The San Francisco International Film Festival is happening, and one of my favorites so far is a documentary called Twenty Feet from Stardom. It’s about the lives of backup singers, their amazing talent, and how their contributions have put artists such as Stevie Wonder, Bruce Springstein, Sting, Sheryl Crow, David Bowie, Patti Austin, and many more on the map.
Many backup singers have talent that surpasses the stars, but they choose not to be in the spotlight. One is Lisa Fisher, a talented force of nature, who has sung backup with the Stones since 1986. Her reason for not striking out on her own: “I don’t want to hide my face when I go out in public, I don’t want all the media pressure.” But some who do strike out are very successful. Did you know that Luther Vandross was a backup singer for David Bowie before he went out on his own?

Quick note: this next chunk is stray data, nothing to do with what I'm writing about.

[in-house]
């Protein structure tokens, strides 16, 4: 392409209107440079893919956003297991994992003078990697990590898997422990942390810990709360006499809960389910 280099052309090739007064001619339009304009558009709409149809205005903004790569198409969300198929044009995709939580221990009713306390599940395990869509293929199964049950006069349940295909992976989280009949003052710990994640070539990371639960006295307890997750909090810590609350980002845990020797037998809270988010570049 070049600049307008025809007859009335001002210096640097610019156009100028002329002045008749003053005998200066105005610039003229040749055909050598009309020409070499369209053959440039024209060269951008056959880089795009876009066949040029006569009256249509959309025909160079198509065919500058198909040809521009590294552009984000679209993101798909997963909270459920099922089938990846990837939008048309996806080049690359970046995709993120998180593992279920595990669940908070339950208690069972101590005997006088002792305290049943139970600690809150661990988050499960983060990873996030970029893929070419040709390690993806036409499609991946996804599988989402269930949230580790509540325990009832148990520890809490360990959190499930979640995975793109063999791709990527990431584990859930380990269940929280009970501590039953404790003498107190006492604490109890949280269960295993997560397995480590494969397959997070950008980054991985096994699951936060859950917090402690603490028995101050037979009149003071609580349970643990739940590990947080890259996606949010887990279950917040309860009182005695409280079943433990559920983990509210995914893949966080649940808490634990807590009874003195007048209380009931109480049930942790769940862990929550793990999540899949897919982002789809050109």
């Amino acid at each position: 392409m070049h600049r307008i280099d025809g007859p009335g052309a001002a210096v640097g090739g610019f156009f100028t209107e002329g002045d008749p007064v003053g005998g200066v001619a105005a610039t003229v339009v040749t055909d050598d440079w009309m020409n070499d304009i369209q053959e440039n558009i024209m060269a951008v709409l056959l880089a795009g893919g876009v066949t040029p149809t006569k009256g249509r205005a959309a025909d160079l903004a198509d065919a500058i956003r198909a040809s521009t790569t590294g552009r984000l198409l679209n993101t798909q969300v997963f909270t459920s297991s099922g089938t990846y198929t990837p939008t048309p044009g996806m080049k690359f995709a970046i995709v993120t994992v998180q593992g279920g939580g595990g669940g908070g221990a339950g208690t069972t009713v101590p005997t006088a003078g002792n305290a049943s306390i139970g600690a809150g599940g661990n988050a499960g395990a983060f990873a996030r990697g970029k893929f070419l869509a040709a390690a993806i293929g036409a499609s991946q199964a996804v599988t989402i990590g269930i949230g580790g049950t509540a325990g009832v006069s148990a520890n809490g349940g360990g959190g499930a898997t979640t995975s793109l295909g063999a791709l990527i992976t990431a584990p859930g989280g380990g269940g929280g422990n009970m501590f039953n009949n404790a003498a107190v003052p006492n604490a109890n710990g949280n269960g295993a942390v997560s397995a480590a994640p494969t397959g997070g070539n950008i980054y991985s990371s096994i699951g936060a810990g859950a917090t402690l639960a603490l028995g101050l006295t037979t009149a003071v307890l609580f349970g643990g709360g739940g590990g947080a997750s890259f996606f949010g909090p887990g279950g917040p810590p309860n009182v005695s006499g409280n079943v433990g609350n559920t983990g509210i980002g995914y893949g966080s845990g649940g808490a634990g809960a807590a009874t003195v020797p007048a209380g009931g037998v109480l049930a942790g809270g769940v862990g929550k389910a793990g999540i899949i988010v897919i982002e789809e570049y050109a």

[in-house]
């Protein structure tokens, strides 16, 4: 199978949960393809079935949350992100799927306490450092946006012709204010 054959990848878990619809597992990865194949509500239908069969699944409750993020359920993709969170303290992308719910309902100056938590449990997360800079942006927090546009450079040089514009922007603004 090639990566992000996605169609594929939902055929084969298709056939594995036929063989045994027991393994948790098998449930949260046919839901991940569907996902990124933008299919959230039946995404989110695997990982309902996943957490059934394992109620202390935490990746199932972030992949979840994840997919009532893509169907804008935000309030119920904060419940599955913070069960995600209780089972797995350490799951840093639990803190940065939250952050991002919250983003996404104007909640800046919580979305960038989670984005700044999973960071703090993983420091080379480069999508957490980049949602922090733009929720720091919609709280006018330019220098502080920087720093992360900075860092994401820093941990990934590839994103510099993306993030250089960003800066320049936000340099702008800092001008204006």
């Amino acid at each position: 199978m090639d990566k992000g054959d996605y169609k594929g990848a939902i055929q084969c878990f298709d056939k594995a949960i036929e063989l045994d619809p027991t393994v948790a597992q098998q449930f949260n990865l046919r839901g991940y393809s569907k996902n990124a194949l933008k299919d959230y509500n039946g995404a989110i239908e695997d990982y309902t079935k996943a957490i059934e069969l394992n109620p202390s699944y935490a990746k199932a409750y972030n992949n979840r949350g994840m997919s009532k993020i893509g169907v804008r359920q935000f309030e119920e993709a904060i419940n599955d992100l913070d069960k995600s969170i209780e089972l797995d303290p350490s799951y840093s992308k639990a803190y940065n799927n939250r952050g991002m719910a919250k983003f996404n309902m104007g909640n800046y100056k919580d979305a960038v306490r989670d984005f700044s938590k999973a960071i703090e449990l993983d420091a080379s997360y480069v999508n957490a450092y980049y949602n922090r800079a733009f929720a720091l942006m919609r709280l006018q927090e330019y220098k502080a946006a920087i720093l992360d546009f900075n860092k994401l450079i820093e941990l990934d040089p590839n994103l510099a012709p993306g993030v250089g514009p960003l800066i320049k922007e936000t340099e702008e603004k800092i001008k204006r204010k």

Sales organizations have their own version of big stars and backup singers — your A-B-C performers. When managers stack rank their performers, the A-performer is the sales superstar. They consistently produce, they lead the team, and they may bring in the bigger revenue numbers. Being the A-performer carries lots of responsibility and higher expectations to maintain and even exceed the success they have already created.
The B or C performers are your backup singers. They may not get as much attention, and the expectations are not so high. But the talent is still there, they will produce consistent numbers that managers can depend on each month. Some B and C performers are perfectly content being backup singers. They have talent, they don’t have the ambition to get out there and lead the team. And that’s okay. There’s more to the Stones than Mick Jagger.
As the inside sales job market continues to heat up and companies are looking to aggressively hire top talent, managers don’t need to dedicate all their time to chasing down the superstars. Look for the great backup singers: the B performers your can rely on quarter after quarter to consistently bring in the revenue numbers.